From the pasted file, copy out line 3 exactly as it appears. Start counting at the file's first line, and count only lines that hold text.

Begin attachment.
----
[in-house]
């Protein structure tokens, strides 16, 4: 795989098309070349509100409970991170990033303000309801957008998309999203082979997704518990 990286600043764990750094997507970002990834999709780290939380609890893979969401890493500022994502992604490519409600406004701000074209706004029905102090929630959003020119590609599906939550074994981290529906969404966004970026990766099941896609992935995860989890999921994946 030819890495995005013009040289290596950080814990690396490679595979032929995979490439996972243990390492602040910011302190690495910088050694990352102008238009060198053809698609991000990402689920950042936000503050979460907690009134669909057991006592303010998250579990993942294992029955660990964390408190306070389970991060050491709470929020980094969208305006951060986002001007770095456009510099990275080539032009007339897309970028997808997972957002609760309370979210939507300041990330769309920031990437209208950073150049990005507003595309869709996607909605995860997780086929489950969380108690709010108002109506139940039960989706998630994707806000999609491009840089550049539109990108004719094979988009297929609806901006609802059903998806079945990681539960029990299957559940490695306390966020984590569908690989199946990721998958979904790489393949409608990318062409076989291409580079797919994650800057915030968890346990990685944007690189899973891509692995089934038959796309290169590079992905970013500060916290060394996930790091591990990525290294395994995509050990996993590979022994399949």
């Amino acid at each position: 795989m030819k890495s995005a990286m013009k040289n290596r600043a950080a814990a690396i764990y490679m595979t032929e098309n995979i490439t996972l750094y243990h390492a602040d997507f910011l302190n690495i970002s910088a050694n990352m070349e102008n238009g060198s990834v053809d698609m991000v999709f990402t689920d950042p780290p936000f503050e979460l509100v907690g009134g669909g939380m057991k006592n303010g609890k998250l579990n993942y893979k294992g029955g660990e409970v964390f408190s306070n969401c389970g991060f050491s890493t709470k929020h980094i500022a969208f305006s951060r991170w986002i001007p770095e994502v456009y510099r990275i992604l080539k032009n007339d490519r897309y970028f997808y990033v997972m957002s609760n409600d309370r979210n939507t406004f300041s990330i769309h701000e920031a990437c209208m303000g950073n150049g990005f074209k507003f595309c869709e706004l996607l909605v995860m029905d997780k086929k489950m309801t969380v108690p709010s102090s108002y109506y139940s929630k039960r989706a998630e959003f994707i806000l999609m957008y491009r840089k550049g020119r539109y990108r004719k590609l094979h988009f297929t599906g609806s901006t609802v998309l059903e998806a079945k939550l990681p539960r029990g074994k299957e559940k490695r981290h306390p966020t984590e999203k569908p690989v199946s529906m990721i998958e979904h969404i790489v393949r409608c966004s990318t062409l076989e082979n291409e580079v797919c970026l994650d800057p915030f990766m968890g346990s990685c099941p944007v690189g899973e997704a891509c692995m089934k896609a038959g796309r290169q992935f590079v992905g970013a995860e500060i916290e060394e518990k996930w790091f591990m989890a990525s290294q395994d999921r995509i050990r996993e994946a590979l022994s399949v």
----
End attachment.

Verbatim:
């Amino acid at each position: 795989m030819k890495s995005a990286m013009k040289n290596r600043a950080a814990a690396i764990y490679m595979t032929e098309n995979i490439t996972l750094y243990h390492a602040d997507f910011l302190n690495i970002s910088a050694n990352m070349e102008n238009g060198s990834v053809d698609m991000v999709f990402t689920d950042p780290p936000f503050e979460l509100v907690g009134g669909g939380m057991k006592n303010g609890k998250l579990n993942y893979k294992g029955g660990e409970v964390f408190s306070n969401c389970g991060f050491s890493t709470k929020h980094i500022a969208f305006s951060r991170w986002i001007p770095e994502v456009y510099r990275i992604l080539k032009n007339d490519r897309y970028f997808y990033v997972m957002s609760n409600d309370r979210n939507t406004f300041s990330i769309h701000e920031a990437c209208m303000g950073n150049g990005f074209k507003f595309c869709e706004l996607l909605v995860m029905d997780k086929k489950m309801t969380v108690p709010s102090s108002y109506y139940s929630k039960r989706a998630e959003f994707i806000l999609m957008y491009r840089k550049g020119r539109y990108r004719k590609l094979h988009f297929t599906g609806s901006t609802v998309l059903e998806a079945k939550l990681p539960r029990g074994k299957e559940k490695r981290h306390p966020t984590e999203k569908p690989v199946s529906m990721i998958e979904h969404i790489v393949r409608c966004s990318t062409l076989e082979n291409e580079v797919c970026l994650d800057p915030f990766m968890g346990s990685c099941p944007v690189g899973e997704a891509c692995m089934k896609a038959g796309r290169q992935f590079v992905g970013a995860e500060i916290e060394e518990k996930w790091f591990m989890a990525s290294q395994d999921r995509i050990r996993e994946a590979l022994s399949v």